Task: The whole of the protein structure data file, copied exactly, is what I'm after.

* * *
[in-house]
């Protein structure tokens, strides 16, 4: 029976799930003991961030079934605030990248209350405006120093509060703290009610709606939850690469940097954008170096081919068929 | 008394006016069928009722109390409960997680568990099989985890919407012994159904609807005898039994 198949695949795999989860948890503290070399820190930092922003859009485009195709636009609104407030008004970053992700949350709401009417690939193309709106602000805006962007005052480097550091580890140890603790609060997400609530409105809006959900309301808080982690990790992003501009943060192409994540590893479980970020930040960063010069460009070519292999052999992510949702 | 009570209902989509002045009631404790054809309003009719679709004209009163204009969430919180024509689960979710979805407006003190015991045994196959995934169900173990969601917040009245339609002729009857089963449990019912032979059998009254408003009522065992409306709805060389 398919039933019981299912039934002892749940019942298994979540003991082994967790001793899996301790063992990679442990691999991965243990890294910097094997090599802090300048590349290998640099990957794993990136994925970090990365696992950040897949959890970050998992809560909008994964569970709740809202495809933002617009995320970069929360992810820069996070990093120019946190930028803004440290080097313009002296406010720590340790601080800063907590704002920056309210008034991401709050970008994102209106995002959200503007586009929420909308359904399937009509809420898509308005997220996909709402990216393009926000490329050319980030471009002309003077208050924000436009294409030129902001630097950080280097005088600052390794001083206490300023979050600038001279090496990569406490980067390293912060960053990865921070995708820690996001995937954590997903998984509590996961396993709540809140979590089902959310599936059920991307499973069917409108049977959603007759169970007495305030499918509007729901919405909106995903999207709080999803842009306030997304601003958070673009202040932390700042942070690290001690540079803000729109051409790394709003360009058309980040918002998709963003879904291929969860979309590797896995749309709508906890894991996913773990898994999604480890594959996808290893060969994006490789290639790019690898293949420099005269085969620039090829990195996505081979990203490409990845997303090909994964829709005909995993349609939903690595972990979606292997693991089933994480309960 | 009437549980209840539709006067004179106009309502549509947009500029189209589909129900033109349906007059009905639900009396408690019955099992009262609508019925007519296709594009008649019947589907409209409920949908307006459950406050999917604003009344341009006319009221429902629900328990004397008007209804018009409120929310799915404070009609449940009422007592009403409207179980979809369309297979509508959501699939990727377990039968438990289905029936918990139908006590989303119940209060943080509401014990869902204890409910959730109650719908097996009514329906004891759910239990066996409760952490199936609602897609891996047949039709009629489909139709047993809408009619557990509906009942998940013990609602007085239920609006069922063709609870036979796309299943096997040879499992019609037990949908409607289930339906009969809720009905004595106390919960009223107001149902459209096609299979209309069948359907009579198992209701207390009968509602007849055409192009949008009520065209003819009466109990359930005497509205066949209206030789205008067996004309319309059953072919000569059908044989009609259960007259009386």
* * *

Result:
[in-house]
């Protein structure tokens, strides 16, 4: 029976799930003991961030079934605030990248209350405006120093509060703290009610709606939850690469940097954008170096081919068929 | 008394006016069928009722109390409960997680568990099989985890919407012994159904609807005898039994 198949695949795999989860948890503290070399820190930092922003859009485009195709636009609104407030008004970053992700949350709401009417690939193309709106602000805006962007005052480097550091580890140890603790609060997400609530409105809006959900309301808080982690990790992003501009943060192409994540590893479980970020930040960063010069460009070519292999052999992510949702 | 009570209902989509002045009631404790054809309003009719679709004209009163204009969430919180024509689960979710979805407006003190015991045994196959995934169900173990969601917040009245339609002729009857089963449990019912032979059998009254408003009522065992409306709805060389 398919039933019981299912039934002892749940019942298994979540003991082994967790001793899996301790063992990679442990691999991965243990890294910097094997090599802090300048590349290998640099990957794993990136994925970090990365696992950040897949959890970050998992809560909008994964569970709740809202495809933002617009995320970069929360992810820069996070990093120019946190930028803004440290080097313009002296406010720590340790601080800063907590704002920056309210008034991401709050970008994102209106995002959200503007586009929420909308359904399937009509809420898509308005997220996909709402990216393009926000490329050319980030471009002309003077208050924000436009294409030129902001630097950080280097005088600052390794001083206490300023979050600038001279090496990569406490980067390293912060960053990865921070995708820690996001995937954590997903998984509590996961396993709540809140979590089902959310599936059920991307499973069917409108049977959603007759169970007495305030499918509007729901919405909106995903999207709080999803842009306030997304601003958070673009202040932390700042942070690290001690540079803000729109051409790394709003360009058309980040918002998709963003879904291929969860979309590797896995749309709508906890894991996913773990898994999604480890594959996808290893060969994006490789290639790019690898293949420099005269085969620039090829990195996505081979990203490409990845997303090909994964829709005909995993349609939903690595972990979606292997693991089933994480309960 | 009437549980209840539709006067004179106009309502549509947009500029189209589909129900033109349906007059009905639900009396408690019955099992009262609508019925007519296709594009008649019947589907409209409920949908307006459950406050999917604003009344341009006319009221429902629900328990004397008007209804018009409120929310799915404070009609449940009422007592009403409207179980979809369309297979509508959501699939990727377990039968438990289905029936918990139908006590989303119940209060943080509401014990869902204890409910959730109650719908097996009514329906004891759910239990066996409760952490199936609602897609891996047949039709009629489909139709047993809408009619557990509906009942998940013990609602007085239920609006069922063709609870036979796309299943096997040879499992019609037990949908409607289930339906009969809720009905004595106390919960009223107001149902459209096609299979209309069948359907009579198992209701207390009968509602007849055409192009949008009520065209003819009466109990359930005497509205066949209206030789205008067996004309319309059953072919000569059908044989009609259960007259009386």